Monday, August 27, 2007

Cuban Custody Battle Gets Heated in Miami

Sounds like an another interesting day down at the Miami Courthouse in the custody trial of the 4-year old Cuban girl that is finally beginning to get some press attention.

In early action, Florida prosecutors got berated by the Judge for trying to argue that a 4 year-old child would be "irrevocably harmed" by being reunited with his father in a small town in Cuba - something both the father and mother desperately want.

The center of the case now seems to lie on whether Rafael Izquierda, the 4-year old girl's biological father, lost his rights by not acting like a good father. His fault seems to be that he allowed his child to go to the United States with his mother seeking a better life for his child. How was he supposed to know it would lead them to ruin and result in this needless custody fight? After all, he hears the same propoganda we all do about the American Dream.

There was an interesting disclosure about why there is no written documentation of the birth mother's (Elena Perez) supposedly having given up custody of her child in Feb. 2006. It is apparently because the previous judge - Spencer Elg, who represented the Miami relatives of Elizan Gonzales 7 years ago - did not sign the needed paperwork. The current Judge Cohen, tried to minimize the issue by saying Elg could just sign a document saying it happened exactly like the State says. I would no imply that the current Judge could be influenced by her predecessor's conflict of interest. But as the Miami Herald reports, this certainly got things cookin':

That prompted a tense hourlong argument with lawyers for the girl's birth parents. Cohen at first declined to discuss the missing documents.

"Can we be heard?'' asked Ira Kurzban, a lawyer for Rafael Izquierdo, the girl's birth father. "This is outrageous. This is Alice in Wonderland.''

Cohen read long passages from the transcript of the Feb. 21, 2006, hearing, in which Perez described in detail her struggles in the United States after she legally emigrated from Cuba with her two children.

''I was coming here with great ideas, thinking only positive things for me and my children,'' she said, according to the transcript.

But as soon as Perez arrived at Miami International Airport her husband, Jesus Melendres, abandoned her. ''My dream [was] to stay in the U.S.,'' Perez said. His desire [was] to go back to Cuba.''

With the help of Catholic Charities, Perez said, she resettled in Houston, where she found a job at a shampoo factory. Months later, struggling for work and help with the children, she returned to Miami.

Perez said she called 911 because she desperately needed help. ''I did this looking for protection for my children,'' she said.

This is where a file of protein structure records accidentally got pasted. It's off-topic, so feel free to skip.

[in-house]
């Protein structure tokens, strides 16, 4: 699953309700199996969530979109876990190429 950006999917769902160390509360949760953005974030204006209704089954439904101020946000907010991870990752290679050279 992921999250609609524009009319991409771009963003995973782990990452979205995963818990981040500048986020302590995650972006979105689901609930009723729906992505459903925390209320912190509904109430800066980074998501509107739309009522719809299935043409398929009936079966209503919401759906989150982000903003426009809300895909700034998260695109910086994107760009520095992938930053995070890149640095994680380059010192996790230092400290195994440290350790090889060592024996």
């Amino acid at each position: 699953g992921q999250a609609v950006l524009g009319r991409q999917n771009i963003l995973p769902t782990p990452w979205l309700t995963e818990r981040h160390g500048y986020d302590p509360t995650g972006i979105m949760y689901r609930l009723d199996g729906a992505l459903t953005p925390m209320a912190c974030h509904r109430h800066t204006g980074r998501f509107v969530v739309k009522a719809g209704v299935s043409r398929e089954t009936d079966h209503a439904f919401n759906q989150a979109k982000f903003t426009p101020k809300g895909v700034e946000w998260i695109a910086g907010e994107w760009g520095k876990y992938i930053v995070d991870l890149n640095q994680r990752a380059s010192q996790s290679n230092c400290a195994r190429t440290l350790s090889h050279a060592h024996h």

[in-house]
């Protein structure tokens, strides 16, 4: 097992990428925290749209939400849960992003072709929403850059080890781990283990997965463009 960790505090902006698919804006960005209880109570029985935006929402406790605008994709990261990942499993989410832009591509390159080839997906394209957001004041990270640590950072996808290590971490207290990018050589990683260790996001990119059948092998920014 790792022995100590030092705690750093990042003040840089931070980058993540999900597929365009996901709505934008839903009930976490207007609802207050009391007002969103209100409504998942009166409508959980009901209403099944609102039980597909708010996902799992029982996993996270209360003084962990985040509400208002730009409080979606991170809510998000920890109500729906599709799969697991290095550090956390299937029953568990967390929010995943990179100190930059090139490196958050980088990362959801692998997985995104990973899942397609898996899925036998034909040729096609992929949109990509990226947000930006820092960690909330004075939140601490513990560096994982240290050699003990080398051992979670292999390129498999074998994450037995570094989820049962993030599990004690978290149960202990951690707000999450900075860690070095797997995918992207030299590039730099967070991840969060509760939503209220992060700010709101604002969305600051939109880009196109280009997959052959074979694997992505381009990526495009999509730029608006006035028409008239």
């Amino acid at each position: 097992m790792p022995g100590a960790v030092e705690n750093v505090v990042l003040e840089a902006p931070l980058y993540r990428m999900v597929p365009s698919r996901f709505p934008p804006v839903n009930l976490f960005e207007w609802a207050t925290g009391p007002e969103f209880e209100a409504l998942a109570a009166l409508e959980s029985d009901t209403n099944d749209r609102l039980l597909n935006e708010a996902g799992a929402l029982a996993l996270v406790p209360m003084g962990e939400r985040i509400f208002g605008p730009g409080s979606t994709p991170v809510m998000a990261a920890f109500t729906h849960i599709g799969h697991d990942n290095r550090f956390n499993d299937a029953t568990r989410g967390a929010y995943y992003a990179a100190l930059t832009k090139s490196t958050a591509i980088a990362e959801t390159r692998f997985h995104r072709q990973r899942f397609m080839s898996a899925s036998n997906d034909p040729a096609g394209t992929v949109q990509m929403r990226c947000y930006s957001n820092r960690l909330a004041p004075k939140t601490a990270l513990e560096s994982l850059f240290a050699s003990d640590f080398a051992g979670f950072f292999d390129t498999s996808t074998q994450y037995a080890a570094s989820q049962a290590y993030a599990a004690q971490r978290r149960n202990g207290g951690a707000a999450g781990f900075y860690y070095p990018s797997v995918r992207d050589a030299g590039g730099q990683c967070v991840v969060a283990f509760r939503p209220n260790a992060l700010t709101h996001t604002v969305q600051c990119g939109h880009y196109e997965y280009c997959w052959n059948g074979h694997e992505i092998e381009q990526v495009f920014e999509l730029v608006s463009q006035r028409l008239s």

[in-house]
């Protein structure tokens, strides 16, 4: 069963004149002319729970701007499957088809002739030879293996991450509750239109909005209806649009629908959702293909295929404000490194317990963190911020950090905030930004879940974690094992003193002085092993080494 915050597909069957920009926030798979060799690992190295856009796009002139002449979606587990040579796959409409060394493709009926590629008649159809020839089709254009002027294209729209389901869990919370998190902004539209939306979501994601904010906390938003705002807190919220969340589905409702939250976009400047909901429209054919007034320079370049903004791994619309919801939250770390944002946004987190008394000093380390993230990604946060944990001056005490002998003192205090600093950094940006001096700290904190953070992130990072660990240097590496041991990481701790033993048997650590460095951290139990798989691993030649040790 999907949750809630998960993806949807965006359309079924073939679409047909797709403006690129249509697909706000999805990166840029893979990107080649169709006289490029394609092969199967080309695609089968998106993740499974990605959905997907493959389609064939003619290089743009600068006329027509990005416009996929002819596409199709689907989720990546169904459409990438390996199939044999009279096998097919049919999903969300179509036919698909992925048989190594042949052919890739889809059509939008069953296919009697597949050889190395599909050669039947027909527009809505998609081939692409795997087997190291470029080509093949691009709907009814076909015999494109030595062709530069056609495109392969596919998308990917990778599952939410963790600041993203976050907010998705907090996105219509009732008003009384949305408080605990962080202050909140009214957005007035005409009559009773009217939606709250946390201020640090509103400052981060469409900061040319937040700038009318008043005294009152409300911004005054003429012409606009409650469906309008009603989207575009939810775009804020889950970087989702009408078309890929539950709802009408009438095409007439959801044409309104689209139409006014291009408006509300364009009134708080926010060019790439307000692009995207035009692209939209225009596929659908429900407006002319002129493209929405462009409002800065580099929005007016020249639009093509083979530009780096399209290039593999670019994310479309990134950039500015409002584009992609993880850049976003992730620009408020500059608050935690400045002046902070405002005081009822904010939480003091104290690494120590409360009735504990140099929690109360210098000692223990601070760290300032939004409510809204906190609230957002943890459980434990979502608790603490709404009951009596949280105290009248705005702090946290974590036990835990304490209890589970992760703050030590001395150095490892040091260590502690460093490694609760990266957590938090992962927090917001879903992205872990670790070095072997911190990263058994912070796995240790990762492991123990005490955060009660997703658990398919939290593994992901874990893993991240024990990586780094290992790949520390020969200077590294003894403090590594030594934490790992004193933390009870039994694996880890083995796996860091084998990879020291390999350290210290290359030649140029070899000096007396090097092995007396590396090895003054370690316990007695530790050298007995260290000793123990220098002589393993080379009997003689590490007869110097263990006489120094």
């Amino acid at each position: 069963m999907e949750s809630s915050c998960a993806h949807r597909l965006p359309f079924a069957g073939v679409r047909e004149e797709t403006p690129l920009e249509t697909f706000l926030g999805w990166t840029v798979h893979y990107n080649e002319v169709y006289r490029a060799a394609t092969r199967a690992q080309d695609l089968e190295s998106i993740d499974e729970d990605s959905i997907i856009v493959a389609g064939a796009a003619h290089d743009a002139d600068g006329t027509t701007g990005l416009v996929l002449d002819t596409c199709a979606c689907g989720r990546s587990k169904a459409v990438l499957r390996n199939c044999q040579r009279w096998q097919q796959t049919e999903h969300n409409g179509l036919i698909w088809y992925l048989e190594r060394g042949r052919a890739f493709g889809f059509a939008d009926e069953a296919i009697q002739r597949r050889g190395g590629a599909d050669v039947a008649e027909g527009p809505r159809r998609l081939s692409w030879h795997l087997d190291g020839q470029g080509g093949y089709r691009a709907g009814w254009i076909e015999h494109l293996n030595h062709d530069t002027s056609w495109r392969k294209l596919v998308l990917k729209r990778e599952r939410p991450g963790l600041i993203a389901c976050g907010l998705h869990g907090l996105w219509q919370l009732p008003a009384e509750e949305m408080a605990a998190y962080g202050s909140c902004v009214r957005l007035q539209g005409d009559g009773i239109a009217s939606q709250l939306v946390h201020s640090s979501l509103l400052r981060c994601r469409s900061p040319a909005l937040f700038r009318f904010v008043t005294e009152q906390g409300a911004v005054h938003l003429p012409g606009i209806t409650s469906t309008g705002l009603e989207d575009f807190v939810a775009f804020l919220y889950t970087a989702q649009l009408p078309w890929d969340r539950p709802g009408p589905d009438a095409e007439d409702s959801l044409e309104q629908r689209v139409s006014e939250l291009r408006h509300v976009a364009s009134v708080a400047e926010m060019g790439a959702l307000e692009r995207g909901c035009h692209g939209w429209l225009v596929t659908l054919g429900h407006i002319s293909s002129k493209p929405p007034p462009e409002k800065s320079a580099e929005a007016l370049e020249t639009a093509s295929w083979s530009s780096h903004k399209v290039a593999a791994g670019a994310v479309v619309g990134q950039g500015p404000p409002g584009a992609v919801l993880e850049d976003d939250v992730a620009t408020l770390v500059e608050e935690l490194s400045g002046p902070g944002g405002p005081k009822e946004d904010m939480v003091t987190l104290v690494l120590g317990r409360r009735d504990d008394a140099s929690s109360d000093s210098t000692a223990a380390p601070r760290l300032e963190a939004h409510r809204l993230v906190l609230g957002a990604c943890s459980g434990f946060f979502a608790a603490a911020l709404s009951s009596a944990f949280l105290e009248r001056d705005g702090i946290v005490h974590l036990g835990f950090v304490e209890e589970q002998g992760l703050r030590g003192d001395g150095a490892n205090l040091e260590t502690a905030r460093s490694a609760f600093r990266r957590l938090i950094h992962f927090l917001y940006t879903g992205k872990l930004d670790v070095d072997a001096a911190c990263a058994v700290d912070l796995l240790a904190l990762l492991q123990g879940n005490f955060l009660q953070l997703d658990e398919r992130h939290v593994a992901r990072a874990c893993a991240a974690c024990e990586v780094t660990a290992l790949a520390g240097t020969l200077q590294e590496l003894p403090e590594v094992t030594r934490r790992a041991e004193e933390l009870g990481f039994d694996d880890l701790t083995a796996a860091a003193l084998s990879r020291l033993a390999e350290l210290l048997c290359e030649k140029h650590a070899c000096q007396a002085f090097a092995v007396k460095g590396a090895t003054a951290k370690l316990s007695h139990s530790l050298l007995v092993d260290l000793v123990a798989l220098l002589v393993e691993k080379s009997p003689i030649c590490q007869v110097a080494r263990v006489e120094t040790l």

Both Kurzban and Greer Wallace, Perez's lawyer, said the transcript shows Perez did not give up custody voluntarily. For one thing, they said, Perez did not have a court interpreter. A relative of Perez's estranged husband, who may have had motives of his own, they said, translated.

The transcript shows Perez appeared confused: ''It's just that I don't understand,'' she said at one point.

Wow! So the State of Florida is arguing it is ok to take the custody away from a woman (and father) based on the fine print of a conversation that took place with a crooked would-be translator? Someone needs to tell the Judge that the United States says you must disregard anything said without a a Grade A plus official Government translator is null and voice - so much that it compells us to release known terrorists.

But how about the situation of poor Mrs. Perez. Granted we don't know the whole story, but the fact that her husband left her and then goes BACK to Cuba is astounding. So is her opinion of the American Dream. But as that does not fit in the narrative Mr. Cubas is so known for.

This case appears to be going the way of justice, probably the reason why the Cuban press (and Fidel) have so far been silent about the case. But the silence of the US media speaks volumes about how stories that don't fit the mold of the "American Dream" get treated (only the Post, NPR, a few papers and local Florida media have really covered the story thus far, but I sense a surge gathering).


US-Cuba Custody Battle Heats Up - Elian Pt II?

Joe Cubas - infamous "sports agent" specializing in bribing Cuban baseball players to defect for promises of corvettes, blonds and millions. He's since had to quit that gig after he was found to have abused the very players he was supposed to "help."

Rafael Izquierdo, a part-time fisherman and malanga farmer who wants his child back in Cuba. The mother agrees. This should be an open and shut case. But with Cuba, it never is. And when money and power are against you, you can never trust the law.